Skip to main content

Triggers, Risk Factors, and Causes of Atrial Fibrillation

Where in the Heart Does Atrial Fibrillation Begin?

There are three areas of the heart where atrial fibrillation normally starts.

  1. Pulmonary Veins: Most of the time atrial fibrillation begins near the pulmonary veins. These are the veins that move oxygen-rich blood from the lungs to the heart. There are 4 main pulmonary veins. Each of the lungs has 2 pulmonary veins that connect to the left atrium.
    Atrial Fibrillation graphic
  2. Posterior Wall of the Atrium: Atrial fibrillation also begins on the back, or posterior, wall of the atrium. 
    Atrial Fibrillation disease graphic
  3. Left Atrial Appendage: The left atrial appendage (LAA) is another area of the heart where atrial fibrillation begins.The LAA is a small pouch found at the top of the left atrium. The LAA may be linked to persistent atrial fibrillation in particular.1
    Atrial Fibrillation disease graphic


What Conditions Lead to Higher Risk of Atrial Fibrillation?

A number of medical conditions can put someone at higher risk for atrial fibrillation.

Diabetes, which has greatly increased in the population, is linked to higher rates of atrial fibrillation. The glucose (blood sugar) imbalance that occurs with diabetes can directly affect the tissues of the heart.2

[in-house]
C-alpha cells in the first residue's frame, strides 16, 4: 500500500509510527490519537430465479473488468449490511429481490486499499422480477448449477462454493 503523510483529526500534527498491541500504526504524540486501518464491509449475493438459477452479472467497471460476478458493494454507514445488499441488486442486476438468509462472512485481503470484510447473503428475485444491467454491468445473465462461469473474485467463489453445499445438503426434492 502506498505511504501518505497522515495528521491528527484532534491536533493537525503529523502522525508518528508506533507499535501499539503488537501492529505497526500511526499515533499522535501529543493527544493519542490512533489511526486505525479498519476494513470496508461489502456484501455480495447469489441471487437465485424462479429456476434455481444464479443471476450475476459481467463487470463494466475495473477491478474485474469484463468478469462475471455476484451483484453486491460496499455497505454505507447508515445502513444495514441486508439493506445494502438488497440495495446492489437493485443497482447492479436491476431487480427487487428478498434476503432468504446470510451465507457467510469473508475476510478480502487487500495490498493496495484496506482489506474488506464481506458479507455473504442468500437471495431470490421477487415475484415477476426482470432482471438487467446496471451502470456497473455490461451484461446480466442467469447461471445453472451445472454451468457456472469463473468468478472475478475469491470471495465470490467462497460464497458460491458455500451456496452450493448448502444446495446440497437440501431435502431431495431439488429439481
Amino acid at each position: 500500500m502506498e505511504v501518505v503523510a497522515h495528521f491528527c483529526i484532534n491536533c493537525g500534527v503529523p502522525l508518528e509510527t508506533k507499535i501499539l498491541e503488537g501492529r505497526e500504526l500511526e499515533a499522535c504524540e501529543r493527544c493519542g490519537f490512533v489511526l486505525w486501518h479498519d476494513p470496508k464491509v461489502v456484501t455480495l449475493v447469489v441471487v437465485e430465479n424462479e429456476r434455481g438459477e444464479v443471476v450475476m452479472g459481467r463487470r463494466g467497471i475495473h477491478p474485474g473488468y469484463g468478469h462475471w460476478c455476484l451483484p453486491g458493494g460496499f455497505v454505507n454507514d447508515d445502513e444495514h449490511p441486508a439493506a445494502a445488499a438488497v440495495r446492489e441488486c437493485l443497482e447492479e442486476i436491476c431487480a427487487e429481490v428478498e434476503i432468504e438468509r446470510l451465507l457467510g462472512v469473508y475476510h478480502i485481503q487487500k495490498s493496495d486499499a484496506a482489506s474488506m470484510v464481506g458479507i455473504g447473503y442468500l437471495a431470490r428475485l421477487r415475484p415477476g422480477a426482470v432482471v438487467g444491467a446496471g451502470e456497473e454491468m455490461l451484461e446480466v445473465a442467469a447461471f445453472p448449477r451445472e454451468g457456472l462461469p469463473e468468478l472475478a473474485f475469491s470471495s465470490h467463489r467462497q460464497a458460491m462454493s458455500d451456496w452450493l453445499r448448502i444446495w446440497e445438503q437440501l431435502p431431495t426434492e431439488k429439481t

Each time you’re suddenly awakened by lack of oxygen from sleep apnea, it stresses the heart. It can also cause chemical changes inside the heart. Treating the sleep apnea can often improve a person’s atrial fibrillation.

An overactive thyroid gland is called hyperthyroidism. The thyroid gland, in your neck, makes hormones. If the thyroid is too active, it increases the heart rate. Atrial fibrillation is the most common heart problem in people with an overactive thyroid.

Atrial fibrillation is the most common abnormal heart rhythm associated with infections. This is because infections can cause inflammation in the body. This, in turn, can cause changes in the heart. The extent of the infection determines its effect on the heart.3 For example, widespread infection, called sepsis, takes a toll on the heart and all organs of the body.

Being obese puts a person at higher risk for atrial fibrillation. If you are in this category, check with your health care provider about the healthiest ways to lose weight.